Zombie is the new black
Glenwood Springs, CO Colorado
There’s nothing loveable about them. They stink. They lack manners. And they eat brains.
No Dad, I’m not talking about my ex-boyfriends.
It’s that time of year again, Halloween, when the fun of dressing up as the latest pop culture icon or scary monster is as much fun for the adults as it is for the kids. Actually, I think I’ve had more fun dressing up as a grown-up because of the attention to detail adult costumes often entail. Especially when going as a zombie version of “Toddlers and Tiaras” this year.
The green sequin dress really made the costume.
Zombies may smell bad and can be real jerks at the dinner table, but that doesn’t mean America doesn’t love them. They are running rampant through city streets nationwide these days. Over the pre-Halloween weekend, even little Carbondale experienced a walking dead invasion with a zombie-themed concert and party.
And just last week, Denver hosted a Guinness Book of World Records-breaking zombie crawl with somewhere between 14,000 and 16,000 dead men, women and children lethargically stumbling down the 16th Street Mall.
Now that’s scary.
Zombies are all the rage, starring in TV shows such as “The Walking Dead” on AMC and countless big-screen features. Many zombie experts warn of an apocalypse where the walking dead outnumber the living and take over the world.
It could happen.
The zombie-centric genre really got its start in 1968 with George A. Romero’s “Night of the Living Dead,” a movie I remember watching as a kid. My dad’s a huge horror-flick fan so I’ve had an appreciation of scary movies for as long as I can remember. As a kid growing up near Indianapolis, my family and I would watch horror flicks on Friday nights on Channel 4.
The host of Friday night’s “Nightmare Theater” was Sammy Terry. He looked sort of like a cross between a creepy vampire and the Wicked Witch of the West (at least the green face part) and he scared the living daylights out of me, as the saying goes.
“Scared the dead daylights out of me” doesn’t have the same ring to it.
Each Friday, Sammy Terry would come out of his coffin, which I apparently called his toy box – to the amusement of my parents – and would announce old-school horror movies such as “Night of the Living Dead” and “Creature from the Black Lagoon.” He had a sinister laugh and a pet spider named George who also scared the living daylights out of me, even though the spider was obviously not real.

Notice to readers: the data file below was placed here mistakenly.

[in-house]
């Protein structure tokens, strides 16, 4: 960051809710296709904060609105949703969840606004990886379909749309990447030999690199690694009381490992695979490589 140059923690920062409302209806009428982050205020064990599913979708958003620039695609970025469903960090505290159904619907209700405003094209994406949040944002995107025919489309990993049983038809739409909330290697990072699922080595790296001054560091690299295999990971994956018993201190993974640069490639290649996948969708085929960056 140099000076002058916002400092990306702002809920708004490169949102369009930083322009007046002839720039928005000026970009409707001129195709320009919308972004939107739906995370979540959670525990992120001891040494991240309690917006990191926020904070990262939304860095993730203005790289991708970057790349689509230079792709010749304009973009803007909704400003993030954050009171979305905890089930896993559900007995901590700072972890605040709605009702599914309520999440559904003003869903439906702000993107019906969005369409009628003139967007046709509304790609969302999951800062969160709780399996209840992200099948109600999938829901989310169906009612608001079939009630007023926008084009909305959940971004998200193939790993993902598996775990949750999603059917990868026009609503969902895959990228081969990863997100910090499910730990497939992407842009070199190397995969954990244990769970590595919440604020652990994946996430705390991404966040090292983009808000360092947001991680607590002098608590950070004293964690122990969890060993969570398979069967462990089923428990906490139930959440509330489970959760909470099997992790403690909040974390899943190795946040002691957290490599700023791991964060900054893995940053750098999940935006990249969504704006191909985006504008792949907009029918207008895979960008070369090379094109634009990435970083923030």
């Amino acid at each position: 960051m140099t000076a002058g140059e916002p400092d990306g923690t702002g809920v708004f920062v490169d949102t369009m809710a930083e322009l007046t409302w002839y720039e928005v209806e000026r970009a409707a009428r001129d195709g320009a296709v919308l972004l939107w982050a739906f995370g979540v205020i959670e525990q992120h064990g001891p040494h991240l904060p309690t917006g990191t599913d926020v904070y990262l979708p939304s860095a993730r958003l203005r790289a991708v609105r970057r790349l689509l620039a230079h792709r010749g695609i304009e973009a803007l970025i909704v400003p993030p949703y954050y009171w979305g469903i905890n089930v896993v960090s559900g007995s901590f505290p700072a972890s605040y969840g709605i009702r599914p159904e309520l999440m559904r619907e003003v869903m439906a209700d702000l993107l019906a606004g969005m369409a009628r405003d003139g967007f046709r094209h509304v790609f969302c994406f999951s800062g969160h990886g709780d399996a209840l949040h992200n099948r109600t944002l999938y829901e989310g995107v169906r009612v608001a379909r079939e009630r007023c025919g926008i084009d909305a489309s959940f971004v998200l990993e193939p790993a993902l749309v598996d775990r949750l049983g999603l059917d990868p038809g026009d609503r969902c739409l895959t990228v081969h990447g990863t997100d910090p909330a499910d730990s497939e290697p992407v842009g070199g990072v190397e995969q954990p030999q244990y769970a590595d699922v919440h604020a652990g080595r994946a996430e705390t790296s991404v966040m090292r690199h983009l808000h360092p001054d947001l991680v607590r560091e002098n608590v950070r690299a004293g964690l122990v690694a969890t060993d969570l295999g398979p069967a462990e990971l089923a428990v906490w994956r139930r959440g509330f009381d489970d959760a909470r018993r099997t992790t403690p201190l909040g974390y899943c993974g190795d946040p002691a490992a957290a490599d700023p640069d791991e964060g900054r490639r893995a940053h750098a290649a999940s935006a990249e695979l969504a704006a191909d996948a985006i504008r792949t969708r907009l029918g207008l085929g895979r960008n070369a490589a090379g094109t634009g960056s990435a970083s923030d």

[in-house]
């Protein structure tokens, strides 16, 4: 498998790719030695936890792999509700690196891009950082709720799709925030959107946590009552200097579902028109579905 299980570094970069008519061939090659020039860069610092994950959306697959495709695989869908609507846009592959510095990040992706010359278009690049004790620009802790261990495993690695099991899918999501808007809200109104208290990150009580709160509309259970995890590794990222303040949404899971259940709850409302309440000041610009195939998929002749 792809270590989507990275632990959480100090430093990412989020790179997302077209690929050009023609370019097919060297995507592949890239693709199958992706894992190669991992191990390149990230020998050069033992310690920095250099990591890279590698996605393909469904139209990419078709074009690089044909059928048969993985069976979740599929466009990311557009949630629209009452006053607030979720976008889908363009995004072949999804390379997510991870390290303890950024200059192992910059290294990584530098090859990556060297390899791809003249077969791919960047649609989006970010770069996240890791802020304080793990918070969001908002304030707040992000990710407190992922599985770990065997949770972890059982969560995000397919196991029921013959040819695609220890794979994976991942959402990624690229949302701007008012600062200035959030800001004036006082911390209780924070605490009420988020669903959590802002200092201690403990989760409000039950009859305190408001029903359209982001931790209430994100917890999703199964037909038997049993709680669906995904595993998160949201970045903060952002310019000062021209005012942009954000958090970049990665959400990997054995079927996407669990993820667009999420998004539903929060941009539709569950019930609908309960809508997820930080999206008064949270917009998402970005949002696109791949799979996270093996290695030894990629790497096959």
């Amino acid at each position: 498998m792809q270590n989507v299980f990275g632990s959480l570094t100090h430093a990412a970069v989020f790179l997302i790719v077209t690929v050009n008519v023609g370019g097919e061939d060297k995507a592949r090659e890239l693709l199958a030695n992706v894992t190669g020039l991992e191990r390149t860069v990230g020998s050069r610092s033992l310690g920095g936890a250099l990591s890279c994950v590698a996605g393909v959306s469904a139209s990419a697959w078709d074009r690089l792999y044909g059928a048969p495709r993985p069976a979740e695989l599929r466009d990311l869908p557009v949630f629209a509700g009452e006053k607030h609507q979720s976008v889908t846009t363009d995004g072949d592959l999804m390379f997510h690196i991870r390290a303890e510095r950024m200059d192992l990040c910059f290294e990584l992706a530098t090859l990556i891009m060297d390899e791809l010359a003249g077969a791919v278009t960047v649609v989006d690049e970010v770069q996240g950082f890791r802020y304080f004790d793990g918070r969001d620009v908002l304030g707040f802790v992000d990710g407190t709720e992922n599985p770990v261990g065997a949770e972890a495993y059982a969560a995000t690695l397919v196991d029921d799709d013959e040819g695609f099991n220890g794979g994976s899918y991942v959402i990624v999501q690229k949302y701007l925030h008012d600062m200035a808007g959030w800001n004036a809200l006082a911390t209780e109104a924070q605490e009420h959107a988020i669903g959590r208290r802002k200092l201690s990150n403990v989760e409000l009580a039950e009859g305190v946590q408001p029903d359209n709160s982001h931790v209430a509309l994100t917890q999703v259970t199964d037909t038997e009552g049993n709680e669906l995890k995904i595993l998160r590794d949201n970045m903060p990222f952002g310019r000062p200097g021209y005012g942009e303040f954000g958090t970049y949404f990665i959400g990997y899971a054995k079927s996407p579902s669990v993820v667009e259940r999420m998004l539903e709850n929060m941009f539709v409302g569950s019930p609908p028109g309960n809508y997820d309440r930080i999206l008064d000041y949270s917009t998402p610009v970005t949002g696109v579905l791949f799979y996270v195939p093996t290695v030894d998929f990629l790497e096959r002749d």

Never mind that string hanging from the ceiling.
We would stay up late watching Sammy Terry, George, and black-and-white movies that probably gave me nightmares about zombies, ghosts, goblins and vampires. But I didn’t mind. Being scared is the fun part.
I’ve always loved the fright even though, ironically, I’m a big scaredy cat. Ghosts freak me out, especially the kind that live in old Colorado hotels. I often find myself scared in the shower thanks to the classic thriller “Psycho.” And, like Rockwell, anytime I’m in a cemetery I feel like somebody’s watching me.
Especially Sammy Terry.
The Wicked Witch and her creepy flying monkeys did a number on my psyche in “The Wizard of Oz.” In high school, my best friend Misty and I had a “Friday the 13th” marathon at her house that was more traumatizing than we expected. Jason sans hockey mask, with just a sack over his head, is probably the scariest thing I’ve ever seen.
OK, second to Sammy Terry.
I remember seeing one of “Alien” movies in the theatre, and being scared out of my wits the first time I ever watched Michael Jackson’s “Thriller” video. I’ve always believed the plot to “Poltergeist” could really happen and that the twin girls in the “The Shining” are more than just made-up characters in a movie.
That is what is fun about Halloween, dressing up like a zombie, and watching scary movie marathons. Who really knows what hides in the darkness? Let’s hope it’s not hungry zombies.
Or Sammy Terry.
April E. Clark will pass on the sexy Halloween costume. She can be reached at email@example.com. Follow her on Twitter at @aprilinglenwood.
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Garfield County’s unemployment currently sits about 1% below the state average, according to data provided by the Colorado Department of Labor and Employment.